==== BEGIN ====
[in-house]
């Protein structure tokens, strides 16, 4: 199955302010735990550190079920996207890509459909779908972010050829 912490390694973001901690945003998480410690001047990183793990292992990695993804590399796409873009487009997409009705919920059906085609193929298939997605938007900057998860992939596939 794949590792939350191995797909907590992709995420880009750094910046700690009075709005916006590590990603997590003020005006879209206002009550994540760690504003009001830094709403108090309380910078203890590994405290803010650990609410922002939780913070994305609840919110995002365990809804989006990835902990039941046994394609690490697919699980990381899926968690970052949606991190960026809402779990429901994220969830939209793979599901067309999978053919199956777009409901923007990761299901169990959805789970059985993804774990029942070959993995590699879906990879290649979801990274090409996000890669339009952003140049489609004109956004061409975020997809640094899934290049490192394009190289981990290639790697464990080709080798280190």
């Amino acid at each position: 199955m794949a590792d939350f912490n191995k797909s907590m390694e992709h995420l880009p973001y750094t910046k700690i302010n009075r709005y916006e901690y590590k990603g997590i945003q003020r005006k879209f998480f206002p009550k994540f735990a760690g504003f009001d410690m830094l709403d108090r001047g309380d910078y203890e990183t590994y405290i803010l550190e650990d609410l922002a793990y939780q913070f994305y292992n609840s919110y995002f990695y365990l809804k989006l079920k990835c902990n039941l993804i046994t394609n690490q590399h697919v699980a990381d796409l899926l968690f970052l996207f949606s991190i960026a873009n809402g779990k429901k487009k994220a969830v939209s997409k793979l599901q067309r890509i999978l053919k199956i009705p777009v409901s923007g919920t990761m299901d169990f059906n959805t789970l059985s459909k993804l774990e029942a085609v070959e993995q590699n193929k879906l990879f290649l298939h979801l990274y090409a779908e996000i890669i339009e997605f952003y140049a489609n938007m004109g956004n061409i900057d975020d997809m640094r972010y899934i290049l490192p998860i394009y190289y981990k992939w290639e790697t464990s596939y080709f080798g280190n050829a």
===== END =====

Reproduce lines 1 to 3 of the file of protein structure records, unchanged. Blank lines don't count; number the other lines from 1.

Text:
[in-house]
């Protein structure tokens, strides 16, 4: 199955302010735990550190079920996207890509459909779908972010050829 912490390694973001901690945003998480410690001047990183793990292992990695993804590399796409873009487009997409009705919920059906085609193929298939997605938007900057998860992939596939 794949590792939350191995797909907590992709995420880009750094910046700690009075709005916006590590990603997590003020005006879209206002009550994540760690504003009001830094709403108090309380910078203890590994405290803010650990609410922002939780913070994305609840919110995002365990809804989006990835902990039941046994394609690490697919699980990381899926968690970052949606991190960026809402779990429901994220969830939209793979599901067309999978053919199956777009409901923007990761299901169990959805789970059985993804774990029942070959993995590699879906990879290649979801990274090409996000890669339009952003140049489609004109956004061409975020997809640094899934290049490192394009190289981990290639790697464990080709080798280190």
């Amino acid at each position: 199955m794949a590792d939350f912490n191995k797909s907590m390694e992709h995420l880009p973001y750094t910046k700690i302010n009075r709005y916006e901690y590590k990603g997590i945003q003020r005006k879209f998480f206002p009550k994540f735990a760690g504003f009001d410690m830094l709403d108090r001047g309380d910078y203890e990183t590994y405290i803010l550190e650990d609410l922002a793990y939780q913070f994305y292992n609840s919110y995002f990695y365990l809804k989006l079920k990835c902990n039941l993804i046994t394609n690490q590399h697919v699980a990381d796409l899926l968690f970052l996207f949606s991190i960026a873009n809402g779990k429901k487009k994220a969830v939209s997409k793979l599901q067309r890509i999978l053919k199956i009705p777009v409901s923007g919920t990761m299901d169990f059906n959805t789970l059985s459909k993804l774990e029942a085609v070959e993995q590699n193929k879906l990879f290649l298939h979801l990274y090409a779908e996000i890669i339009e997605f952003y140049a489609n938007m004109g956004n061409i900057d975020d997809m640094r972010y899934i290049l490192p998860i394009y190289y981990k992939w290639e790697t464990s596939y080709f080798g280190n050829a």